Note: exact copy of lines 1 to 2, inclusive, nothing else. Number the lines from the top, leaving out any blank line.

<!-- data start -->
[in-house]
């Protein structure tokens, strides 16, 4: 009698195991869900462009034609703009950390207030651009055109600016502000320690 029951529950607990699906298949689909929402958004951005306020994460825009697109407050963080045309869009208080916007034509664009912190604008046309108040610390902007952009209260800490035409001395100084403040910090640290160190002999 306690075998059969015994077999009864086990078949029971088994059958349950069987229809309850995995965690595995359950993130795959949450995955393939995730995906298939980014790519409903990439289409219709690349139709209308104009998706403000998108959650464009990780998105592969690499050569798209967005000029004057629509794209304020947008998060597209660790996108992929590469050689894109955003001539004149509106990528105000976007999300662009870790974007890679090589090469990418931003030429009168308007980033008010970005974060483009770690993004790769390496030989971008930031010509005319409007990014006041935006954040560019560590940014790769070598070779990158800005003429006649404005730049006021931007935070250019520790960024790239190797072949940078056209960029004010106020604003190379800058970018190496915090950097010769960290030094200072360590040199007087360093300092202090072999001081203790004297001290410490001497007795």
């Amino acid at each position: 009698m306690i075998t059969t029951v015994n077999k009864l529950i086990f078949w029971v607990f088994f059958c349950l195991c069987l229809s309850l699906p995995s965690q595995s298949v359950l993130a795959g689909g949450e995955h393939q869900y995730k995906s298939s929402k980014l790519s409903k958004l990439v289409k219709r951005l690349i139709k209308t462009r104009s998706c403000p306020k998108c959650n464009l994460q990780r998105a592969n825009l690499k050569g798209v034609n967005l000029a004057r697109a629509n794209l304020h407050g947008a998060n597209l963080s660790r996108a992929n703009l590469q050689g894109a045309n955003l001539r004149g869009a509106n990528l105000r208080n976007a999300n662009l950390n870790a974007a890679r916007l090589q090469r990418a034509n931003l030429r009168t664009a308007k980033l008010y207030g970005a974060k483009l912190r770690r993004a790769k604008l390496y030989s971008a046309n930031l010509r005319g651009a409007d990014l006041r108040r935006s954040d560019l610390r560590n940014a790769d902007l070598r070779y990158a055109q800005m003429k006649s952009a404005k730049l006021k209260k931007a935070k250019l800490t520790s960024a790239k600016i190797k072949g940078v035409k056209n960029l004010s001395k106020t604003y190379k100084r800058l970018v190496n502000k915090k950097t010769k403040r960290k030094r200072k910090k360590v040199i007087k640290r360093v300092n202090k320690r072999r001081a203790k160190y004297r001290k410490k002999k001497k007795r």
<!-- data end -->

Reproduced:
[in-house]
């Protein structure tokens, strides 16, 4: 009698195991869900462009034609703009950390207030651009055109600016502000320690 029951529950607990699906298949689909929402958004951005306020994460825009697109407050963080045309869009208080916007034509664009912190604008046309108040610390902007952009209260800490035409001395100084403040910090640290160190002999 306690075998059969015994077999009864086990078949029971088994059958349950069987229809309850995995965690595995359950993130795959949450995955393939995730995906298939980014790519409903990439289409219709690349139709209308104009998706403000998108959650464009990780998105592969690499050569798209967005000029004057629509794209304020947008998060597209660790996108992929590469050689894109955003001539004149509106990528105000976007999300662009870790974007890679090589090469990418931003030429009168308007980033008010970005974060483009770690993004790769390496030989971008930031010509005319409007990014006041935006954040560019560590940014790769070598070779990158800005003429006649404005730049006021931007935070250019520790960024790239190797072949940078056209960029004010106020604003190379800058970018190496915090950097010769960290030094200072360590040199007087360093300092202090072999001081203790004297001290410490001497007795």